While 4K projectors are common in home entertainment applications, there are also many ways they can be utilized in auditoriums, museums, theaters, classrooms, and sanctuaries. They are great for displaying high-resolution video, artwork, and photos that require a maximum amount of detail.
The P506QL utilizes a Texas Instruments 2nd generation DLP (0.47" DMD) chip to reproduce perceived 4K UHD (3,840 x 2,160) resolution. I use the term "perceived" because a 4K DLP chip does not actually have 8.3 million mirrors. Hence, the projector utilizes pixel (mirror) shifting to deliver the perceived sharpness of native 4K. These micromirrors' response time is so fast that each one can be quickly wiggled back and forth to form extra pixels on the screen.
This approach works very well because it is tough to see a difference in resolution when comparing a 4K DLP projector to a native 4K LCD/LCoS model for an average viewing distance.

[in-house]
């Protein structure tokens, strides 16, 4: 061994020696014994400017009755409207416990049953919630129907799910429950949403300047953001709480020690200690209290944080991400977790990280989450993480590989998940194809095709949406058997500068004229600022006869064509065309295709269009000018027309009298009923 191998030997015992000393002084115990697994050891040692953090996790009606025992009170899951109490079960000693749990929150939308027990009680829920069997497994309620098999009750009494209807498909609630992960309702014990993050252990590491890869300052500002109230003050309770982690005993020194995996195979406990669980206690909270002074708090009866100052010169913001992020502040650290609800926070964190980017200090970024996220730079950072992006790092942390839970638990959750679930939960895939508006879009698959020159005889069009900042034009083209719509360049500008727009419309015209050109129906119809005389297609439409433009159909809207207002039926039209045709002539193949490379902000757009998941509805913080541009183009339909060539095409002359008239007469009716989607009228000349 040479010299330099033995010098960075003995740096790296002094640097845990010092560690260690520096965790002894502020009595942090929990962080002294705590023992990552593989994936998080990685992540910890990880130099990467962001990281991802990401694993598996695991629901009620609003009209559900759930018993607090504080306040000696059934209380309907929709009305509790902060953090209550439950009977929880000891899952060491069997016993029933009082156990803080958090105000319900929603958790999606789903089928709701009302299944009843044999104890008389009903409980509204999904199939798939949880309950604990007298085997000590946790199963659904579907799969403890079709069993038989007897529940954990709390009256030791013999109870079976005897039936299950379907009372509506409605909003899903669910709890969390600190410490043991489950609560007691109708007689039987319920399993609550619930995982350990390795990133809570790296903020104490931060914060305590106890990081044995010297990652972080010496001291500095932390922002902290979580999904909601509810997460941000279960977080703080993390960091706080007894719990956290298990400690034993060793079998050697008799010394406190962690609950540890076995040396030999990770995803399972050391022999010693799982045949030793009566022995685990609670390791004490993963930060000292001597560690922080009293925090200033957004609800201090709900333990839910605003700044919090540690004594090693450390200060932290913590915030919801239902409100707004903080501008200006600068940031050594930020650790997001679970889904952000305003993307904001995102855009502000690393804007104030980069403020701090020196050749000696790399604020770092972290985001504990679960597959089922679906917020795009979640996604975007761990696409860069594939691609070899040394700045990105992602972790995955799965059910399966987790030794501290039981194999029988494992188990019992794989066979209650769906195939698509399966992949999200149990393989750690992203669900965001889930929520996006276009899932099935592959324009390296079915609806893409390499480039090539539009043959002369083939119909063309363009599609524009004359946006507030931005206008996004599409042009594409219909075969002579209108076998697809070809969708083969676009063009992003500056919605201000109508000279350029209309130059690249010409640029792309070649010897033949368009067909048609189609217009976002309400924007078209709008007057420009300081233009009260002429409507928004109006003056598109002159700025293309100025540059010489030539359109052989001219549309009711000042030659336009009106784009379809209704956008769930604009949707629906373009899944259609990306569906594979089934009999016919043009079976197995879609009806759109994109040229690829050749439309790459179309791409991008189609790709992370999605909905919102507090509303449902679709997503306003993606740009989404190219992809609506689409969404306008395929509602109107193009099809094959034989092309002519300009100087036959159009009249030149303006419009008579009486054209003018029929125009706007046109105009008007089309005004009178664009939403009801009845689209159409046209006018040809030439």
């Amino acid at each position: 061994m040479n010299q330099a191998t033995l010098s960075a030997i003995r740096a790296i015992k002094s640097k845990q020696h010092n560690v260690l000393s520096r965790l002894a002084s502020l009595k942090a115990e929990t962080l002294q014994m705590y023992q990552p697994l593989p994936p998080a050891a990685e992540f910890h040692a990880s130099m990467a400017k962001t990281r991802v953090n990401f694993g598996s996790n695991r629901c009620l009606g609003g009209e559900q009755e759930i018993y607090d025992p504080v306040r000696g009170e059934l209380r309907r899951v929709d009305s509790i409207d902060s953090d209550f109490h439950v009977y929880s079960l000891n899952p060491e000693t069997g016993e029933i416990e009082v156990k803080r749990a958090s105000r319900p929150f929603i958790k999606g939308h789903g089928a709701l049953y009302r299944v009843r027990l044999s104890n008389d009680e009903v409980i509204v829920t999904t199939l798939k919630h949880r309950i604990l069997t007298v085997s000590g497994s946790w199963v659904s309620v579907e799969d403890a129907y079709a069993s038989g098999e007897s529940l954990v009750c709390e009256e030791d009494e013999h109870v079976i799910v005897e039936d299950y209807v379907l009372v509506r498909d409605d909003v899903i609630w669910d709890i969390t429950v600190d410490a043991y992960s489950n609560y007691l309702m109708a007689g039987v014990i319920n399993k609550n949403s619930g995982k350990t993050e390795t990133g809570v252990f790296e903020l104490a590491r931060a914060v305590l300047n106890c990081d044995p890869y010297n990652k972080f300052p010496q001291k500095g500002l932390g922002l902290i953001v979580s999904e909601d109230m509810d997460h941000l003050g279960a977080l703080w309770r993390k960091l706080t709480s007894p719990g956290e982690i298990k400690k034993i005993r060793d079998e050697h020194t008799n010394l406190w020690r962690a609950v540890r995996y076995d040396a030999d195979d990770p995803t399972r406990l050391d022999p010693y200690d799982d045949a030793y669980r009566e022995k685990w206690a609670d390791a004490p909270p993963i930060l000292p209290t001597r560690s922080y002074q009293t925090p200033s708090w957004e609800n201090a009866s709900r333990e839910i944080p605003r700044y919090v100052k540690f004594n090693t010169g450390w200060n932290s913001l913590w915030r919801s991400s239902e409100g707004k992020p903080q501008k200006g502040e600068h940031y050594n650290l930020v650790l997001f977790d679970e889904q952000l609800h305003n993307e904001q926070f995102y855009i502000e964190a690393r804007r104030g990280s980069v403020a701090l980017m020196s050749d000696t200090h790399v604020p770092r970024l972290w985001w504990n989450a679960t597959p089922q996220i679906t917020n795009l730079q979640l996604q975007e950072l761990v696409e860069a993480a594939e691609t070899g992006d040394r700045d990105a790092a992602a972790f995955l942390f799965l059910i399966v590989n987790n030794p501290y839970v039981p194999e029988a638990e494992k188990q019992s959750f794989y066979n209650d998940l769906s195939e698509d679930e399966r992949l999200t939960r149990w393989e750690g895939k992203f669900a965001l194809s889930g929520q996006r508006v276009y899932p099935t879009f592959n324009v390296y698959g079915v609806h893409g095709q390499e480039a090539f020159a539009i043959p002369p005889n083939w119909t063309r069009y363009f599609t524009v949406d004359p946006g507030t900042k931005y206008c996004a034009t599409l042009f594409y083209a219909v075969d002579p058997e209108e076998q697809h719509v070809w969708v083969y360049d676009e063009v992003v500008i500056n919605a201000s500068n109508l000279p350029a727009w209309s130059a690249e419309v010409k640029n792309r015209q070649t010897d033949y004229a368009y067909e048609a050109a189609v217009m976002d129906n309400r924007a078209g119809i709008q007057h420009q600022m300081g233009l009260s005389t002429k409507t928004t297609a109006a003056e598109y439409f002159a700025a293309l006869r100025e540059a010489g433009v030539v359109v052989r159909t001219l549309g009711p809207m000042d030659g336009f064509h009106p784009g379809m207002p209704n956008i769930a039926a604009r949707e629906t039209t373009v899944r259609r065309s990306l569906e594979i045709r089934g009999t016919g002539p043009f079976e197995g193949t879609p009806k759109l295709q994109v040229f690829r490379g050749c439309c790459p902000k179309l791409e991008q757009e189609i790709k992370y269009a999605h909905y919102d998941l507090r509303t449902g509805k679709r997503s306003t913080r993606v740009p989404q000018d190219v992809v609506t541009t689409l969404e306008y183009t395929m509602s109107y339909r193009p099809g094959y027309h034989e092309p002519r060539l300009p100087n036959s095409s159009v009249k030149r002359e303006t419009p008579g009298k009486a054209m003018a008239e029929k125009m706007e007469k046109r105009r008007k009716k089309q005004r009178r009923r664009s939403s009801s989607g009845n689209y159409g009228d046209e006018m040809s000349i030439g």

Since the P506QL is a single-chip DLP projector, you will never have any convergence issues that could occur with a 3LCD projector so that the image will remain sharp throughout the projector's life without periodical adjustment. The projector can also accept signals up to 4K@60P via its HDMI and HDBaseT Inputs.
Like all other DLP projectors, the P506QL has a sealed light path to protect the optics from the dreaded "dust blob." Having a sealed light path prevents dust particles from settling inside the light path and obstructing the projected image.
I have used a 4K display for several years, and the additional resolution has really helped my productivity. The ability to display multiple documents or web pages simultaneously at high resolution would be useful in many business and education applications.